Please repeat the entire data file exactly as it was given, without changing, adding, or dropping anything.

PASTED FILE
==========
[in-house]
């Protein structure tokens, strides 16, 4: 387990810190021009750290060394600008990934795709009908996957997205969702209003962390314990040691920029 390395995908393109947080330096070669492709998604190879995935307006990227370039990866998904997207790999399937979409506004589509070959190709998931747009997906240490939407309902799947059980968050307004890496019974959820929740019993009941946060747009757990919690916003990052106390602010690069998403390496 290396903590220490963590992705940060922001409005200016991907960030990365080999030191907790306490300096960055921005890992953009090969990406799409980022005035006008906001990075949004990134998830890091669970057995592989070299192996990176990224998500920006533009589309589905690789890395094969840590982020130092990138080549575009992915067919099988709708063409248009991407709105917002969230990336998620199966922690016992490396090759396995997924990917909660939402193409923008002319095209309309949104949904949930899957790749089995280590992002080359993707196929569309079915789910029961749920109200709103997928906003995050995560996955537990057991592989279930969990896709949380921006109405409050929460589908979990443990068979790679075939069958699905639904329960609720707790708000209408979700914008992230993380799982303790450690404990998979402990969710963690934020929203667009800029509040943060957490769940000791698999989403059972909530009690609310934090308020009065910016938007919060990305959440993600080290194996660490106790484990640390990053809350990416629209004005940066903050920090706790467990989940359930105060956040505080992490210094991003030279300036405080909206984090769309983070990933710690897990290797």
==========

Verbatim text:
[in-house]
């Protein structure tokens, strides 16, 4: 387990810190021009750290060394600008990934795709009908996957997205969702209003962390314990040691920029 390395995908393109947080330096070669492709998604190879995935307006990227370039990866998904997207790999399937979409506004589509070959190709998931747009997906240490939407309902799947059980968050307004890496019974959820929740019993009941946060747009757990919690916003990052106390602010690069998403390496 290396903590220490963590992705940060922001409005200016991907960030990365080999030191907790306490300096960055921005890992953009090969990406799409980022005035006008906001990075949004990134998830890091669970057995592989070299192996990176990224998500920006533009589309589905690789890395094969840590982020130092990138080549575009992915067919099988709708063409248009991407709105917002969230990336998620199966922690016992490396090759396995997924990917909660939402193409923008002319095209309309949104949904949930899957790749089995280590992002080359993707196929569309079915789910029961749920109200709103997928906003995050995560996955537990057991592989279930969990896709949380921006109405409050929460589908979990443990068979790679075939069958699905639904329960609720707790708000209408979700914008992230993380799982303790450690404990998979402990969710963690934020929203667009800029509040943060957490769940000791698999989403059972909530009690609310934090308020009065910016938007919060990305959440993600080290194996660490106790484990640390990053809350990416629209004005940066903050920090706790467990989940359930105060956040505080992490210094991003030279300036405080909206984090769309983070990933710690897990290797």